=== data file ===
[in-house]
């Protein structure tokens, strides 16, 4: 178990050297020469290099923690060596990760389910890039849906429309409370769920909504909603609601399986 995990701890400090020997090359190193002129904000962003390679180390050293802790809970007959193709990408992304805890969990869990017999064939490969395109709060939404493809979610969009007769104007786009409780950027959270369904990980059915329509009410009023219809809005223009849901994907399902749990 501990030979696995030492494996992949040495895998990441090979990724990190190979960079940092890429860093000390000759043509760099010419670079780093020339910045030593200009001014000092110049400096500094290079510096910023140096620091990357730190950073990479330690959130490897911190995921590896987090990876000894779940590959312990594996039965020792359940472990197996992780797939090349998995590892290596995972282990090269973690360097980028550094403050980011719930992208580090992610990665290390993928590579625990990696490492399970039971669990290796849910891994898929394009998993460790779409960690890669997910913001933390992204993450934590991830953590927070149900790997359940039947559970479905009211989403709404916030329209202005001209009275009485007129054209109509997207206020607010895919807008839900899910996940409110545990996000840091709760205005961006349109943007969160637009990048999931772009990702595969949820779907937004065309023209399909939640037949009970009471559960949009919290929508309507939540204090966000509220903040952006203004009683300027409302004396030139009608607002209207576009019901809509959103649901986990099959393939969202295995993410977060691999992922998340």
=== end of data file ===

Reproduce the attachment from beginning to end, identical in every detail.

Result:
[in-house]
């Protein structure tokens, strides 16, 4: 178990050297020469290099923690060596990760389910890039849906429309409370769920909504909603609601399986 995990701890400090020997090359190193002129904000962003390679180390050293802790809970007959193709990408992304805890969990869990017999064939490969395109709060939404493809979610969009007769104007786009409780950027959270369904990980059915329509009410009023219809809005223009849901994907399902749990 501990030979696995030492494996992949040495895998990441090979990724990190190979960079940092890429860093000390000759043509760099010419670079780093020339910045030593200009001014000092110049400096500094290079510096910023140096620091990357730190950073990479330690959130490897911190995921590896987090990876000894779940590959312990594996039965020792359940472990197996992780797939090349998995590892290596995972282990090269973690360097980028550094403050980011719930992208580090992610990665290390993928590579625990990696490492399970039971669990290796849910891994898929394009998993460790779409960690890669997910913001933390992204993450934590991830953590927070149900790997359940039947559970479905009211989403709404916030329209202005001209009275009485007129054209109509997207206020607010895919807008839900899910996940409110545990996000840091709760205005961006349109943007969160637009990048999931772009990702595969949820779907937004065309023209399909939640037949009970009471559960949009919290929508309507939540204090966000509220903040952006203004009683300027409302004396030139009608607002209207576009019901809509959103649901986990099959393939969202295995993410977060691999992922998340």